Multisite evaluation of a point-of-care instrument for CD4+ T-cell enumeration using venous and finger-prick blood : the PIMA CD4Multisite evaluation of a point-of-care instrument for CD4+ T-cell enumeration using venous and finger-prick blood : the PIMA CD4
Faculty of Pharmaceutical, Biomedical and Veterinary Sciences. Pharmacy
Laboratory for Microbiology, Parasitology and Hygiene (LMPH)
2011Philadelphia, Pa, 2011
JAIDS. - Philadelphia, Pa
58(2011):4, p. e103-e111
University of Antwerp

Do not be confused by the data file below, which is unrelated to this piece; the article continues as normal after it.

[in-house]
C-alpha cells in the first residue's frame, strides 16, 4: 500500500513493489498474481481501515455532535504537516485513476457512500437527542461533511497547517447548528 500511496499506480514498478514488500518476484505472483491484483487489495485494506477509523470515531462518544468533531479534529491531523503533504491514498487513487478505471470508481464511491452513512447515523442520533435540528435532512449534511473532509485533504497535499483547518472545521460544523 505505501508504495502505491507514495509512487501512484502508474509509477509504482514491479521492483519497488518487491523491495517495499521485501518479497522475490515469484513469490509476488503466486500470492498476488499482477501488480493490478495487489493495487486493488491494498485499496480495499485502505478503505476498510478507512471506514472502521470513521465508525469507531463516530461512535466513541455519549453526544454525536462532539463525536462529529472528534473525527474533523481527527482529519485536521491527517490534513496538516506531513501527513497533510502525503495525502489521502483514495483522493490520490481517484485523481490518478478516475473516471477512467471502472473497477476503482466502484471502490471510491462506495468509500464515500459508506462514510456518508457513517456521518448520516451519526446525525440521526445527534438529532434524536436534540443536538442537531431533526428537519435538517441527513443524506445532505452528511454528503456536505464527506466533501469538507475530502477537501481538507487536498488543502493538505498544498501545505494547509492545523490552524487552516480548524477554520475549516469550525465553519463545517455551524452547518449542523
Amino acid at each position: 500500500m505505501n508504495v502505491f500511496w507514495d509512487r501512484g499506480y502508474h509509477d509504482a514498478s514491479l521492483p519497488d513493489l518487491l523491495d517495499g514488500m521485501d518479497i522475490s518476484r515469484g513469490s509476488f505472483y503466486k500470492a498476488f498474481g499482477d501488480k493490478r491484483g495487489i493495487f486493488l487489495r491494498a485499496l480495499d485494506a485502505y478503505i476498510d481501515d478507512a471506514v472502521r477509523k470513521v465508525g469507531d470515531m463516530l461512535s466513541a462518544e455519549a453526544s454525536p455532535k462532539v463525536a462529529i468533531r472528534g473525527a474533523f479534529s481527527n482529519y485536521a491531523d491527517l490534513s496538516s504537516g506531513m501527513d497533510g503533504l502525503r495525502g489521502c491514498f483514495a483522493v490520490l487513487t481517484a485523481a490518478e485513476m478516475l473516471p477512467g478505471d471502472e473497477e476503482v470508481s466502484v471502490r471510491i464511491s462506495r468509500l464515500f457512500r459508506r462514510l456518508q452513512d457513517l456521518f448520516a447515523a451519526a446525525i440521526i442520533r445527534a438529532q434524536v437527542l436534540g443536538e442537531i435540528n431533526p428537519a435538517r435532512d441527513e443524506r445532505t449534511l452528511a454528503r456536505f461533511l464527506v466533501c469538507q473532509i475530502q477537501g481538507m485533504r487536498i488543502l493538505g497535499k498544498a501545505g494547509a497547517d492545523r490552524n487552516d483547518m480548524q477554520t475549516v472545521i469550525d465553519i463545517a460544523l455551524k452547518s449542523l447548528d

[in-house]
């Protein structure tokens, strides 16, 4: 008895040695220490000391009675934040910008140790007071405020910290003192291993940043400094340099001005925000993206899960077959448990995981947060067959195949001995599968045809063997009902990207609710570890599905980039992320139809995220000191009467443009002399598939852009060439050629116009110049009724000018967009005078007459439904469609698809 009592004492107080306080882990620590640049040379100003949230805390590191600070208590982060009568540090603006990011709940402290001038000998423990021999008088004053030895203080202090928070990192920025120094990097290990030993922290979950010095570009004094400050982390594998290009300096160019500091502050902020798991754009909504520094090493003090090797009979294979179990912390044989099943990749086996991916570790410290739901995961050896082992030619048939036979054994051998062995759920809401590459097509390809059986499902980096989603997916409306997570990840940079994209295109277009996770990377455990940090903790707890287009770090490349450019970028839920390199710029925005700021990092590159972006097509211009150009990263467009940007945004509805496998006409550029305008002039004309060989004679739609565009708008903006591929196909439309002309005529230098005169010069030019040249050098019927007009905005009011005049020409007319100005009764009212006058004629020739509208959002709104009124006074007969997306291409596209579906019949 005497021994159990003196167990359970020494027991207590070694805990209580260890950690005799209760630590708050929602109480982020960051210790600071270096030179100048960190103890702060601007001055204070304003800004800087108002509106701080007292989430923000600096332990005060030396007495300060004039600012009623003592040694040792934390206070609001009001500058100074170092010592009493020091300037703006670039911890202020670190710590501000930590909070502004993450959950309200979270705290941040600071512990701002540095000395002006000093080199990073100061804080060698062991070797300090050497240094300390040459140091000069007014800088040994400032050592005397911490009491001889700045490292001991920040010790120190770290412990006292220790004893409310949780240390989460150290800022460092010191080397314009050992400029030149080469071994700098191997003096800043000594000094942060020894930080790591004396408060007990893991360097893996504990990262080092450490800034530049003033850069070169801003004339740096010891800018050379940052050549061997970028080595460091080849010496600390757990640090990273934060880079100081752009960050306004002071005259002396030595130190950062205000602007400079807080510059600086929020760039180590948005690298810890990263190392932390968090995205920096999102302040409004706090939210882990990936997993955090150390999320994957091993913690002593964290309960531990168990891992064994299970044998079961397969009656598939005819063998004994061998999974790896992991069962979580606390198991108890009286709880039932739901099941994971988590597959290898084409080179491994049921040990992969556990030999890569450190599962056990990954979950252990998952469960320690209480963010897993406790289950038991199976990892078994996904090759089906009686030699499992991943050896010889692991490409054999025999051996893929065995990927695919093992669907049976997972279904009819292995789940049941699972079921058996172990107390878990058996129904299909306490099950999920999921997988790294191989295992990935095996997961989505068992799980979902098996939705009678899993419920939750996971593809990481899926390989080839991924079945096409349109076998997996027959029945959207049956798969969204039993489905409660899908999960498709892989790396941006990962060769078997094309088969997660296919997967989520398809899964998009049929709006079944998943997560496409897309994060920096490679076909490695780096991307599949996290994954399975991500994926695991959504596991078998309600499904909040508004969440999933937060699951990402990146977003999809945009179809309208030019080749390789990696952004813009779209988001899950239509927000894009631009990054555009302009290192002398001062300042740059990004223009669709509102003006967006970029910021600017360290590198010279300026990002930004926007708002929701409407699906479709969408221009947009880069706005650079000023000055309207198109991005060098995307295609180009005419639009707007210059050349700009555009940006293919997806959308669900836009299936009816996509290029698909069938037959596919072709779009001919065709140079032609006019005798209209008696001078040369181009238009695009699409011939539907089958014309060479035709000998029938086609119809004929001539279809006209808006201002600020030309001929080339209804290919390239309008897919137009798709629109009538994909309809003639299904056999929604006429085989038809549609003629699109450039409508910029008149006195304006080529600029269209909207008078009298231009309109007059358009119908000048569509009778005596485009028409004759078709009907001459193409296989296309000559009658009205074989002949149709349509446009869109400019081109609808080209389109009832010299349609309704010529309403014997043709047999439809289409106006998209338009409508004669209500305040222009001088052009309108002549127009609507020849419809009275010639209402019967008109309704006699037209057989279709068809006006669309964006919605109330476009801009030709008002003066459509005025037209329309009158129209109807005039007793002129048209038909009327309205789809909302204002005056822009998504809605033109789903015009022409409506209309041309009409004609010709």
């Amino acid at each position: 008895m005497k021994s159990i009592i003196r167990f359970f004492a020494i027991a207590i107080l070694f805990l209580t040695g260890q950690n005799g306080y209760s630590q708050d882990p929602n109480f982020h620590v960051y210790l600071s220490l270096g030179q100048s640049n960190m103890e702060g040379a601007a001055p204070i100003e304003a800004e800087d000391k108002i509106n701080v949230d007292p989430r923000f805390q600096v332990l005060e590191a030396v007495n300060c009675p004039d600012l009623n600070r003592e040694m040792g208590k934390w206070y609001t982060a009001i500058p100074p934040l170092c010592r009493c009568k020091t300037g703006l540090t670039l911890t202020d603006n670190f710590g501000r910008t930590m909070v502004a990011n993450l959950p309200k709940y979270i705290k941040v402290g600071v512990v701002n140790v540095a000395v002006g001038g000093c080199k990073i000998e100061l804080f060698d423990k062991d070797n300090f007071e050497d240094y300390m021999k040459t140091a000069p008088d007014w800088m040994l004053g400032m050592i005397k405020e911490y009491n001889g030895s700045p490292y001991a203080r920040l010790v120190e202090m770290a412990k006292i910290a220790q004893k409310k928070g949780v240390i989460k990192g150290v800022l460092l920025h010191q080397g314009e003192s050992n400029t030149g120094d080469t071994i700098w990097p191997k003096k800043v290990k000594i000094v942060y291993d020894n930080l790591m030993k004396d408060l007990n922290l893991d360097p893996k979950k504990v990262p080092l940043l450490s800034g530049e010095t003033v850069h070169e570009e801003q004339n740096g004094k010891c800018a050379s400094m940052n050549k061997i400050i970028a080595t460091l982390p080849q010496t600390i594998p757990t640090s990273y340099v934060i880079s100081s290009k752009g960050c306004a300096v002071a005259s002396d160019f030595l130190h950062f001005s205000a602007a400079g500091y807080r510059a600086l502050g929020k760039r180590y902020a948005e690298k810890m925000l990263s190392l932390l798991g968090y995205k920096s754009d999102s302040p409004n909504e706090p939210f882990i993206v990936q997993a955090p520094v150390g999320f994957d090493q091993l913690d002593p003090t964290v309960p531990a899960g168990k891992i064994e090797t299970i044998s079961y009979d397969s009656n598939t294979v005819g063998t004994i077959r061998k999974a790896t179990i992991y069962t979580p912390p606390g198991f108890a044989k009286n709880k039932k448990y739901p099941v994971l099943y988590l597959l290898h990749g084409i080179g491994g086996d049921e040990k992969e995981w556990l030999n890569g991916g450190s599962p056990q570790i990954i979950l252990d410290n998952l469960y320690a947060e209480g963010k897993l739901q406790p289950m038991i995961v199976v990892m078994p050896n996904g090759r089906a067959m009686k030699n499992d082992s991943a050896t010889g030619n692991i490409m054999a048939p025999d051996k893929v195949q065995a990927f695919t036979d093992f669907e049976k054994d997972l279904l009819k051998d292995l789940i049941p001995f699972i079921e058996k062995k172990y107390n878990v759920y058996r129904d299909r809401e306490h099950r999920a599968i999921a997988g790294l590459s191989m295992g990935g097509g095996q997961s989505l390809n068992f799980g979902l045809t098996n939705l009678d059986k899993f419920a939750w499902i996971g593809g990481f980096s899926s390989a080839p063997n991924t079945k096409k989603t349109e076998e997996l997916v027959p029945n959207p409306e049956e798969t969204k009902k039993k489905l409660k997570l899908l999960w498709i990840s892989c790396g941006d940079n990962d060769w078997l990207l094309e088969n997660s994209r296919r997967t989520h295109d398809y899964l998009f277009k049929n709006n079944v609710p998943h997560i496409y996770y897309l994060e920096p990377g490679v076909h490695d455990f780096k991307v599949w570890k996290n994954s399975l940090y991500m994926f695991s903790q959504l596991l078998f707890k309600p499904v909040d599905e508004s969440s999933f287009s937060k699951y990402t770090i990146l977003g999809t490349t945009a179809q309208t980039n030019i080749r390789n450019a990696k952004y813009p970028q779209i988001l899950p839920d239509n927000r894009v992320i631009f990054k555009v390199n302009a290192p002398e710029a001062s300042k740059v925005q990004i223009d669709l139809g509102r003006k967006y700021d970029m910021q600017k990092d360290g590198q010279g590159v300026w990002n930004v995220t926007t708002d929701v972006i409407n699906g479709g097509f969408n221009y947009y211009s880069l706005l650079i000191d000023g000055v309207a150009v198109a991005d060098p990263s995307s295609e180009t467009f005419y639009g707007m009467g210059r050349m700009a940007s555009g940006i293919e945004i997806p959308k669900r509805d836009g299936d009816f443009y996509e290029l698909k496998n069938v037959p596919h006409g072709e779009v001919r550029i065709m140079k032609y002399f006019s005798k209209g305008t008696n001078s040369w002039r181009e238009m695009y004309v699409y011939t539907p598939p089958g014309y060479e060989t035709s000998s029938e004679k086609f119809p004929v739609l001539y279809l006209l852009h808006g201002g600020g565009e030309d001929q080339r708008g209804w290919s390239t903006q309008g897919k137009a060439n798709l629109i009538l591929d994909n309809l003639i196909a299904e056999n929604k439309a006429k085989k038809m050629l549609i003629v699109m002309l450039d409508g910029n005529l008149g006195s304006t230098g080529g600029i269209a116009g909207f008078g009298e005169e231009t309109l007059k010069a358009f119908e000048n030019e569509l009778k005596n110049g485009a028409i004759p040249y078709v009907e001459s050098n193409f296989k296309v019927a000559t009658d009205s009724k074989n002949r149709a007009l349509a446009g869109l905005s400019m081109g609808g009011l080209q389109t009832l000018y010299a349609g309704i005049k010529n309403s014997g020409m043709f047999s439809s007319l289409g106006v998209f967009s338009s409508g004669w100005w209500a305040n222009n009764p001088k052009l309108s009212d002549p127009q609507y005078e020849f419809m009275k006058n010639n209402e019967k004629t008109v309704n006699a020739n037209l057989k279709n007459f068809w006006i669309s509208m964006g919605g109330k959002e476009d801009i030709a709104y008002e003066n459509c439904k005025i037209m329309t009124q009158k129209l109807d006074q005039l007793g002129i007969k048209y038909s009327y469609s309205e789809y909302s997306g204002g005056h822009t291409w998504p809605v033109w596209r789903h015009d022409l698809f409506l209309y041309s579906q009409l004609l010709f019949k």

Background: CD4+ T-cell enumeration (CD4 count) is used as a criterion to initiate antiretroviral therapy (ART) in HIV patients and to monitor treatment efficacy. However, simple, affordable, and reliable point-of-care (POC) instruments adapted to resource-limited settings are still lacking. The PIMA CD4 analyzer is a new POC instrument for CD4 counting that uses disposable cartridges and a battery-powered analyzer. Methods: Whole blood samples were taken by venipuncture or by finger prick from 300 subjects, including HIV-infected patients and HIV (-) controls. CD4 counts were measured by PIMA (using venous or capillary blood) and by FACSCount (using venous blood) considered as the reference. Results: Similar CD4 counts were obtained by PIMA and FACSCount using either HIV+ venous blood or HIV+ finger-prick blood samples. However, with a concordance coefficient of 0.88 and a Pearson correlation of 0.89, finger-prick blood performed not as good as venous blood (0.97 and 0.98, respectively). For a clinical decision to start ART at 200 CD4 cells per microliter, sensitivity of PIMA was 90%/91% and specificity 98%/96% for venous/finger-prick blood, respectively, and for a treatment threshold of 350 CD4 cells per microliter, the sensitivity was 98%/91% and the specificity was 79%/80% for venous/finger-prick blood, respectively. Repeatability (precision) on venous blood resulted in a coefficient of variation of 4%. Using finger-prick blood, the average instrument error frequency resulting in aborted analyses was 14%. Conclusions: PIMA is a good POC instrument for screening adult HIV-infected patients in resource-limited settings for treatment eligibility. Its performance on finger-prick blood is not as good as on venous blood. Adequate training for correct use of finger-prick blood samples is mandatory.